I’m not really against food coloring, but I’ll happily go the natural route when possible. There are so many amazing colors in food — so why not use them? There are some brands that are now selling natural food colorings, but I love to DIY.

There are a few points to keep in mind if you want to try it yourself at home.

1. Choose the source of color

Sources for natural colorings can be found all over the place, and many may already be in your pantry or fridge! More about how exactly to turn these ingredients into food coloring below, but here’s how you can make certain colors (the ingredients I used to make the colors you see in this post are in bold).

  • Pink: strawberries, raspberries
  • Red: beets, tomato
  • Orange: carrots, paprika, sweet potato
  • Yellow: saffron, turmeric
  • Green: matcha, spinach
  • Blue: red cabbage + baking soda
  • Purple: blueberries, purple sweet potato
  • Brown: coffee, tea, cocoa
  • Black: activated charcoal, squid ink
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Food52/Mark Weinberg

2. Consider the flavor

One thing that natural food colors have that commercial colors don’t is taste. Because the color comes from real food ingredients, a small amount of flavor will remain in the final icing. The more color you add to the frosting, the more it’s going to taste like that ingredient. This may not matter much for ingredients like fruit, matcha, coffee, or cocoa, which have flavors commonly used in baking, but it makes things tricky for ingredients like turmeric, squid ink, and spinach.

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Food52/Mark Weinberg

3. Keep your expectations reasonable

The challenging thing about using naturally occurring colors is that they aren’t as intense as commercial colors. The first piece of advice is just to accept that off the bat: Your red won’t be really red, but the colors have unique tints all their own. The key to achieving the most vibrant color is to start with as concentrated of a base as possible.

While you won’t be able to achieve colors quite as intense, the goal with DIY colorings is to make them as opaque (read: intense) as possible from the get-go for the best results when you use them.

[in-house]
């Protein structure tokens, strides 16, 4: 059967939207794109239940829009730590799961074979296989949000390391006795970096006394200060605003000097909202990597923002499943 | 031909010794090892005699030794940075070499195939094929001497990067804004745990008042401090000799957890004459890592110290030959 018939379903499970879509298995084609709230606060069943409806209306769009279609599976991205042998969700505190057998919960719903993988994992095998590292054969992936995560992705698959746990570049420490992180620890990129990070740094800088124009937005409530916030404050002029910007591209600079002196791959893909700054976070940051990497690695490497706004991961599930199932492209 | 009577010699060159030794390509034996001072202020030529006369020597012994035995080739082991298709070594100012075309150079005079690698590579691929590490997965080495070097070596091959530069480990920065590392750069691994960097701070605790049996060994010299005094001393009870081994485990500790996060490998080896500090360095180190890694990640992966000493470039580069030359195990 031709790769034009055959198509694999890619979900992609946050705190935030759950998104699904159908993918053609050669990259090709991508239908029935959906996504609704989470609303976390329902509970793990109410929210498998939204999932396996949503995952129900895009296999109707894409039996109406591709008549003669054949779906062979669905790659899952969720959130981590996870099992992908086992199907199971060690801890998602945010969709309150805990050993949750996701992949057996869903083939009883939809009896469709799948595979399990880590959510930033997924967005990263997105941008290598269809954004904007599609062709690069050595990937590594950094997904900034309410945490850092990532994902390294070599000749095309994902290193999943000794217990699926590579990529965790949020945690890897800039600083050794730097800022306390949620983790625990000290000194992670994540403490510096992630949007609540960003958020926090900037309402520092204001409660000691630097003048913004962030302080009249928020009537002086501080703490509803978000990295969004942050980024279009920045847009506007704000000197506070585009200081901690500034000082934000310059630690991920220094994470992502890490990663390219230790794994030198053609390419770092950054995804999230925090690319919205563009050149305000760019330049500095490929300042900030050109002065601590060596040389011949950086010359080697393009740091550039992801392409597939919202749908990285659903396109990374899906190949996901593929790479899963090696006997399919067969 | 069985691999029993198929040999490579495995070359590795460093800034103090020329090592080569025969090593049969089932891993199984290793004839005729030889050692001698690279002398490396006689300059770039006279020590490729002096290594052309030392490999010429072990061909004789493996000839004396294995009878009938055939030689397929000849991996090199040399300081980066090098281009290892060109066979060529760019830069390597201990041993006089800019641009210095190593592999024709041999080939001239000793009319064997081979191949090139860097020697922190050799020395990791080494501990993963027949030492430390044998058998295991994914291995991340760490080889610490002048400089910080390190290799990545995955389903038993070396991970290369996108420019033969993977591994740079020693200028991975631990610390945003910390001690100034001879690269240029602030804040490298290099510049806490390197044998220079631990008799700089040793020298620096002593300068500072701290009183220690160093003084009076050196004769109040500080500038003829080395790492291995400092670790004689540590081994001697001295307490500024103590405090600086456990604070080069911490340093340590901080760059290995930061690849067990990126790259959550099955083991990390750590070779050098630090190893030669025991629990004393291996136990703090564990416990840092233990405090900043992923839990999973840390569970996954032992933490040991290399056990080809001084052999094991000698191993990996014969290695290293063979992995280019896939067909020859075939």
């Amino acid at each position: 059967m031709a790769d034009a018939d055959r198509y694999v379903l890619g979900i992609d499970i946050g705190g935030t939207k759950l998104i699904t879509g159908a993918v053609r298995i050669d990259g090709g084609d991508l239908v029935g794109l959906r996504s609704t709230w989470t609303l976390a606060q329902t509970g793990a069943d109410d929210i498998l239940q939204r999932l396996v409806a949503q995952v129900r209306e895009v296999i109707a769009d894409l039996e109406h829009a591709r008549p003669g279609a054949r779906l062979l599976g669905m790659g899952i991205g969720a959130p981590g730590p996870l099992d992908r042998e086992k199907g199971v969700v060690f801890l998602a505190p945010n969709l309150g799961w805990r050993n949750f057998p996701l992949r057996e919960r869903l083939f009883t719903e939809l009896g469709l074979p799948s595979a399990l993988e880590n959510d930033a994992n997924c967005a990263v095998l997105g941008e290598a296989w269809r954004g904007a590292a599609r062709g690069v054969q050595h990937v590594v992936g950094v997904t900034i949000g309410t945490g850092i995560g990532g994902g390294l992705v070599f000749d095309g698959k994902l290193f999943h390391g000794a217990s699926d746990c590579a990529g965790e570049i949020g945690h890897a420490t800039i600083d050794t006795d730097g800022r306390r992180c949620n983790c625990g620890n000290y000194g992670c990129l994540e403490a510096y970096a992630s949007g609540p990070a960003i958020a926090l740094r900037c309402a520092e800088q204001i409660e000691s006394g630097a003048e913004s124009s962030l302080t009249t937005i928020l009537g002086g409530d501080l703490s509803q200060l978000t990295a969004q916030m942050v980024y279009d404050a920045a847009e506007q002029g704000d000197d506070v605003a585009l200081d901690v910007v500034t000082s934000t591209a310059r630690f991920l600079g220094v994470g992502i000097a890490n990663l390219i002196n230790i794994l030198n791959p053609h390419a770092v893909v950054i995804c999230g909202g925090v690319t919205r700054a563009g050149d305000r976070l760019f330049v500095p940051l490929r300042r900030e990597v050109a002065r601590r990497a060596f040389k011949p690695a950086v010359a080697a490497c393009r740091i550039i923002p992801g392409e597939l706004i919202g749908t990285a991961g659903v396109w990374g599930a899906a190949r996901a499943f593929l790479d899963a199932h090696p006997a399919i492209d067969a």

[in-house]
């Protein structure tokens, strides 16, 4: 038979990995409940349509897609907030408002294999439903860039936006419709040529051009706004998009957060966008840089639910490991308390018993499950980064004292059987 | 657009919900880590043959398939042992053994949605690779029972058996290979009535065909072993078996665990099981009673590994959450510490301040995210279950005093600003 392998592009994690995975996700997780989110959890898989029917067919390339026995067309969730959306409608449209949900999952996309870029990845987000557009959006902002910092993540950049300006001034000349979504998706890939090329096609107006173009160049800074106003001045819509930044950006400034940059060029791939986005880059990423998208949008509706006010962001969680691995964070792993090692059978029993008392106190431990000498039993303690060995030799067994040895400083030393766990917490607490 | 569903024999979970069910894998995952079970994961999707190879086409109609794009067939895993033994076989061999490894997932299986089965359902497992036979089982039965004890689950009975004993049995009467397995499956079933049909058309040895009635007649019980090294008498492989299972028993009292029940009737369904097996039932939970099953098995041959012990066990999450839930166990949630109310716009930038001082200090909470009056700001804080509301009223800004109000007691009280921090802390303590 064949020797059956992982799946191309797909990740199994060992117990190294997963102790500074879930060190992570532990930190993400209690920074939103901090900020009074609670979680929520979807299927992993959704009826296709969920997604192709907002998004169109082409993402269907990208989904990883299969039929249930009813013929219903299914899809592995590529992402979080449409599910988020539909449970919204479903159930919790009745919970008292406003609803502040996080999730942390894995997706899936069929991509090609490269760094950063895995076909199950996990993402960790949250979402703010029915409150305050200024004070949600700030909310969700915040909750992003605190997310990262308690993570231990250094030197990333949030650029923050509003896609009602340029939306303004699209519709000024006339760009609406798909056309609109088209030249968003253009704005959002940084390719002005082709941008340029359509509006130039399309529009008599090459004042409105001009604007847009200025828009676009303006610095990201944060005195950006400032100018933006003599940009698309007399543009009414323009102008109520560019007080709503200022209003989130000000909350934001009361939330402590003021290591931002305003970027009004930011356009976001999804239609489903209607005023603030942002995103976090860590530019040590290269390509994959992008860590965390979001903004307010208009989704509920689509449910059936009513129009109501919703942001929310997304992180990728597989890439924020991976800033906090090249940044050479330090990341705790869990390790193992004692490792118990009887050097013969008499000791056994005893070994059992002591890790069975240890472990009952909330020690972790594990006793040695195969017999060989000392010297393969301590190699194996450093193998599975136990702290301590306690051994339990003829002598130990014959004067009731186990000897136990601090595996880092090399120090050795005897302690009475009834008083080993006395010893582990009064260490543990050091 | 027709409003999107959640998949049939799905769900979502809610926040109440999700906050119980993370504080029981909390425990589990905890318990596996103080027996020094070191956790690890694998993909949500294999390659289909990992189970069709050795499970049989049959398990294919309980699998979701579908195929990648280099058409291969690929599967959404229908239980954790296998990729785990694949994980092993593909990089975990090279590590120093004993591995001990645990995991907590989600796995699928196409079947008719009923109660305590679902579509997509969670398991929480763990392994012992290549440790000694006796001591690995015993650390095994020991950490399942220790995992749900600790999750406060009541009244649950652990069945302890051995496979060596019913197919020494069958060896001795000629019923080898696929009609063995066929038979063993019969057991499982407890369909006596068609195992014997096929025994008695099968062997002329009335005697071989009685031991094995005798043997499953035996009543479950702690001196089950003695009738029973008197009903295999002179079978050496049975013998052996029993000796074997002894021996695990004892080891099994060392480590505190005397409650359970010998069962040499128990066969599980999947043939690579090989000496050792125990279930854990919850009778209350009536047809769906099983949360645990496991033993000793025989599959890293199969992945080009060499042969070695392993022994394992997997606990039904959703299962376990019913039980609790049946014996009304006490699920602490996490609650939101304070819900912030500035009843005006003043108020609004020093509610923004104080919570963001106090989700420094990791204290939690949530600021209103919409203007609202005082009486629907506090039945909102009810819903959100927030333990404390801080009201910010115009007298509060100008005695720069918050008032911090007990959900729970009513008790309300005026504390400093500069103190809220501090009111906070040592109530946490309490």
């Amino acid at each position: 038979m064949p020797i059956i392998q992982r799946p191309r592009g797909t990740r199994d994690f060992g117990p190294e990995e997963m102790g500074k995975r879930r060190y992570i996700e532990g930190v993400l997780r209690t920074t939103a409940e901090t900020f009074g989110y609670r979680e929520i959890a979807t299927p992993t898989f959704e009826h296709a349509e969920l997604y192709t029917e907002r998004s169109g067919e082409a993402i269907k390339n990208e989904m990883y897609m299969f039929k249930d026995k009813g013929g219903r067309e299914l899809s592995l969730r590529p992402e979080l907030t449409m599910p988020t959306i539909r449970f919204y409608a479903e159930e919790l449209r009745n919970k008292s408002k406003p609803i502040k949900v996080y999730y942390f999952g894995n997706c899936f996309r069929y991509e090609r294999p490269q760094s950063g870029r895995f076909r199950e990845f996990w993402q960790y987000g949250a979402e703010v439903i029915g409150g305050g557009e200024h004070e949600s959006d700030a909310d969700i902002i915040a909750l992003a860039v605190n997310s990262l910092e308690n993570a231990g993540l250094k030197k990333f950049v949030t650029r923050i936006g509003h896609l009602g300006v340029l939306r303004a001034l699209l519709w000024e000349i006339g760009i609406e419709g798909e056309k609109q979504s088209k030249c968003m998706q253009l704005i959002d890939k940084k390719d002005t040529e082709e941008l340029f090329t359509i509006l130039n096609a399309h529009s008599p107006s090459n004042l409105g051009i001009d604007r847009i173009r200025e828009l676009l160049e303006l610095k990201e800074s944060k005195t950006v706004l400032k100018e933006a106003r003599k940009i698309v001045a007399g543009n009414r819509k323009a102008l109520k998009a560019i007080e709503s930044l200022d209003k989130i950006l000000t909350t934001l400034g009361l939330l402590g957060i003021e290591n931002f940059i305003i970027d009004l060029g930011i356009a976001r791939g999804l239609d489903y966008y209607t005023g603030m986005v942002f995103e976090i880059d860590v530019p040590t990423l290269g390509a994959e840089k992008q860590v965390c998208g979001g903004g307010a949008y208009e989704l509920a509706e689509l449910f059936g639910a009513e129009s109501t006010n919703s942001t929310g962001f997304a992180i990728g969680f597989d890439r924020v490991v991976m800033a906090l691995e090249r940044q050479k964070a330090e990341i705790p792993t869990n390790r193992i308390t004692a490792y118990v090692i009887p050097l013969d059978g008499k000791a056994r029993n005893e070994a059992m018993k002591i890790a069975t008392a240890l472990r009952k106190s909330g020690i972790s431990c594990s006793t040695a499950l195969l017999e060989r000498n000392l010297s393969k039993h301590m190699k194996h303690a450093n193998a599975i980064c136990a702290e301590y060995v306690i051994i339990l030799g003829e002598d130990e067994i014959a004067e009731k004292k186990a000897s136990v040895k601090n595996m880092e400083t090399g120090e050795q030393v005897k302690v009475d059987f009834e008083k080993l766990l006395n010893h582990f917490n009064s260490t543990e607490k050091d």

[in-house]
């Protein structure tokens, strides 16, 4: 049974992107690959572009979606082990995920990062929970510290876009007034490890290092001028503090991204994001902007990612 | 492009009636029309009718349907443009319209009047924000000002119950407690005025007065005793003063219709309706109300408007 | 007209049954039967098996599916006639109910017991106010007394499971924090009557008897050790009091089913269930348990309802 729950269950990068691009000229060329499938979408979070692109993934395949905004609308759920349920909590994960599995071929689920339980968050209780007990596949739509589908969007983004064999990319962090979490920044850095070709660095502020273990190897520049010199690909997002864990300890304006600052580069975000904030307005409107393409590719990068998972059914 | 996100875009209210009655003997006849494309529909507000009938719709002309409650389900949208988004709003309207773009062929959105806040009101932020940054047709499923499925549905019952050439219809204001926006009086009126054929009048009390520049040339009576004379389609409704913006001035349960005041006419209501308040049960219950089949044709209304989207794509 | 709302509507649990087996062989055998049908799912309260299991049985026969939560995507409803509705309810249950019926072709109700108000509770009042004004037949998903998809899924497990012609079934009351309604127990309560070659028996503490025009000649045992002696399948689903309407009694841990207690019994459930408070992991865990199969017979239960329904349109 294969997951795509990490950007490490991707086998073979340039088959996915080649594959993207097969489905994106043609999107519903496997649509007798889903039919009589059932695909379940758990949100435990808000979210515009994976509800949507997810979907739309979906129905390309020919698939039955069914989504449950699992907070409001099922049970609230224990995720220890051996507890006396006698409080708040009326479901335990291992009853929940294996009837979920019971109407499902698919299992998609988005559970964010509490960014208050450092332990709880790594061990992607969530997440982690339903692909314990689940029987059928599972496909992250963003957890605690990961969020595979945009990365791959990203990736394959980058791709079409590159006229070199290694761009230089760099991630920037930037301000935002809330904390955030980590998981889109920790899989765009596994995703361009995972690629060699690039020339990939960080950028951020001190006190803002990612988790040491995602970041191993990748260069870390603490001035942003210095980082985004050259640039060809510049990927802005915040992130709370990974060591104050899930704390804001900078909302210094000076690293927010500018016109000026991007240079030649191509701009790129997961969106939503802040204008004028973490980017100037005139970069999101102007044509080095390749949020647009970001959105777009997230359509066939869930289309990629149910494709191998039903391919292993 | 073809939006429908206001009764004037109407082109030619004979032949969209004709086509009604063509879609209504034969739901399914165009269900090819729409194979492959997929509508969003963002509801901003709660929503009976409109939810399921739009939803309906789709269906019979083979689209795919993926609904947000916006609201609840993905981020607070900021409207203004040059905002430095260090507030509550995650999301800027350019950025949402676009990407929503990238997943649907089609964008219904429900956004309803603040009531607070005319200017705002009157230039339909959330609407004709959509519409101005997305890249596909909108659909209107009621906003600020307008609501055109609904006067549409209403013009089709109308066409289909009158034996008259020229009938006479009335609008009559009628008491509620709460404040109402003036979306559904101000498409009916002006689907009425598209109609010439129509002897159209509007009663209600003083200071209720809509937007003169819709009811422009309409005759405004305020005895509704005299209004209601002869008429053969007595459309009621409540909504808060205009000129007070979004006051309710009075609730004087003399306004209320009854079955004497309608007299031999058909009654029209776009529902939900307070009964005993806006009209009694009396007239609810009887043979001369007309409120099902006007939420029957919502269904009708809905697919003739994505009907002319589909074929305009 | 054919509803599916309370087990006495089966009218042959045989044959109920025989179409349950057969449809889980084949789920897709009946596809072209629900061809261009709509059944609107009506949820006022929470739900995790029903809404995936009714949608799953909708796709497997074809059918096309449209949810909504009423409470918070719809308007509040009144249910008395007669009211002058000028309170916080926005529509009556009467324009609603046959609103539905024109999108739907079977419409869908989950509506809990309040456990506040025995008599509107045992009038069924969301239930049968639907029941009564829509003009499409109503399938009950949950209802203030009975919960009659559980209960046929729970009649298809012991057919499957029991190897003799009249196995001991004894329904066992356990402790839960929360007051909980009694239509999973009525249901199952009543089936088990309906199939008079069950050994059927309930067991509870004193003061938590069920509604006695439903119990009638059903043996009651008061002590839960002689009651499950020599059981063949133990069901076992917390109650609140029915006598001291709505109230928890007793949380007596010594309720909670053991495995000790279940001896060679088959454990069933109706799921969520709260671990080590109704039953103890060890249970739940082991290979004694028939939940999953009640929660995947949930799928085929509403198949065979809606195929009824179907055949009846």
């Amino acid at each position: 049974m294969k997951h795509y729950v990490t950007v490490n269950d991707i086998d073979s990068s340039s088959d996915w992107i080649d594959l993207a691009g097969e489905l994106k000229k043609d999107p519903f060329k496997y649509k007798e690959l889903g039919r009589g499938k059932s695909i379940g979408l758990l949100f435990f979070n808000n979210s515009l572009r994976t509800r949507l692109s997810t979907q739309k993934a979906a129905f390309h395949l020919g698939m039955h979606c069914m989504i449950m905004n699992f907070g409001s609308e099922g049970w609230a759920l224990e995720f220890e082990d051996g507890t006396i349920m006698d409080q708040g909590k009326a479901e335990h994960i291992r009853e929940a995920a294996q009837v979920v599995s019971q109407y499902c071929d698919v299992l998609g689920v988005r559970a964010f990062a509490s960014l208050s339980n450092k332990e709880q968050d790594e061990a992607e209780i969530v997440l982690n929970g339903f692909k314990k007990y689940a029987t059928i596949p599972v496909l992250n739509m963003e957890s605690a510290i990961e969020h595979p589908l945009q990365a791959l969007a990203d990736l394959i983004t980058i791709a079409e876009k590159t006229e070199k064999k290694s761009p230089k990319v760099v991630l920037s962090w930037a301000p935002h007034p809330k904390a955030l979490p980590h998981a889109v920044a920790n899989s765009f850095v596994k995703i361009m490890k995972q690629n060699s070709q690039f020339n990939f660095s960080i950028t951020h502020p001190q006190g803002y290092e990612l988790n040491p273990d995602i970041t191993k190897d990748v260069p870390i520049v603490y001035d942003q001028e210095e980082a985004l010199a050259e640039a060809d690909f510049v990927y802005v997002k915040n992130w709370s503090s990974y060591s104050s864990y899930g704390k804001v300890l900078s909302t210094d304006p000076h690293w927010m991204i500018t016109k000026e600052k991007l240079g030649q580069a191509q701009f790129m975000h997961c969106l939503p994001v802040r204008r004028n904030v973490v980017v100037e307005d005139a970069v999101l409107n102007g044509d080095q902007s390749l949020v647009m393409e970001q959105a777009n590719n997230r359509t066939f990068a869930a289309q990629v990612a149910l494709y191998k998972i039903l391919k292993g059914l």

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Food52/Mark Weinberg

4. Understand powder bases versus liquid bases

There are two ways to make DIY food colorings: powders and concentrated liquids. Powders are the easiest way to make DIY food colorings because they dissolve easily and are already somewhat concentrated, meaning they can lead to more intense color. You can purchase many fruits and vegetables in powdered form, or you can make your own by buying freeze-dried fruits and vegetables and pulverizing them to a fine powder in a food processor or spice grinder. Some ingredients — like cocoa, coffee, tea, and spices — are naturally in powdered form and you can add these directly to a frosting. Depending on the ingredient, this can lead to slightly clumpy results, so you may want to dissolve them in a small amount of liquid (milk, water, etc.) beforehand.

The second way is to make a concentrated liquid. The liquid can be pure juice, a strained purée, or water-based:

  • If you have a juicer, use it. It produces the purest liquid that you can reduce to the proper consistency.
  • Pureés are also good, though they may contain some solids (you can always strain it), and a thicker final liquid. I made a purée for the blueberry-based coloring by bringing the blueberries to a simmer, puréeing with an immersion blender, then straining the purée.
  • The water method isn’t the best, but it’s the best way to get color from certain ingredients that need to be infused (for the saffron coloring, I infused the saffron in warm water).